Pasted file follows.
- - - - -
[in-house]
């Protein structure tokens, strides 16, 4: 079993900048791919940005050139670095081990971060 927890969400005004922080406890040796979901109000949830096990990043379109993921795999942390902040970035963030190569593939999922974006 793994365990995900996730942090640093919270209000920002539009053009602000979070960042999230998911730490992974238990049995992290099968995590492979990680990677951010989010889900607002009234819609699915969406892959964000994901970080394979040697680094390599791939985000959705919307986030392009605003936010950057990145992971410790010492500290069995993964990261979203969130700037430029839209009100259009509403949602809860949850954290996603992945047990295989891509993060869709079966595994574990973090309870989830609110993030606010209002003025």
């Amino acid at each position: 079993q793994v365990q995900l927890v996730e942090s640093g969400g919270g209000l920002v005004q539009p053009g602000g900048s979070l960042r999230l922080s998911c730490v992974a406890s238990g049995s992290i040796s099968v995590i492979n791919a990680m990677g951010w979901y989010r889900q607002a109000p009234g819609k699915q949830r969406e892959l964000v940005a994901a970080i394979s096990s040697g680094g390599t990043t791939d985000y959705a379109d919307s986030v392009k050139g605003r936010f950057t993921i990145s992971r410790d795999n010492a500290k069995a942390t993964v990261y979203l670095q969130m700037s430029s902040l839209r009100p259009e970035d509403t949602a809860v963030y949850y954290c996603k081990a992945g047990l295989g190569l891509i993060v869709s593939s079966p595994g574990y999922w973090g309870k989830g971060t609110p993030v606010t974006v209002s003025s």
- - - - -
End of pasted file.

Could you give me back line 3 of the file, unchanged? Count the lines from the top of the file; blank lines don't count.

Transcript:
């Amino acid at each position: 079993q793994v365990q995900l927890v996730e942090s640093g969400g919270g209000l920002v005004q539009p053009g602000g900048s979070l960042r999230l922080s998911c730490v992974a406890s238990g049995s992290i040796s099968v995590i492979n791919a990680m990677g951010w979901y989010r889900q607002a109000p009234g819609k699915q949830r969406e892959l964000v940005a994901a970080i394979s096990s040697g680094g390599t990043t791939d985000y959705a379109d919307s986030v392009k050139g605003r936010f950057t993921i990145s992971r410790d795999n010492a500290k069995a942390t993964v990261y979203l670095q969130m700037s430029s902040l839209r009100p259009e970035d509403t949602a809860v963030y949850y954290c996603k081990a992945g047990l295989g190569l891509i993060v869709s593939s079966p595994g574990y999922w973090g309870k989830g971060t609110p993030v606010t974006v209002s003025s």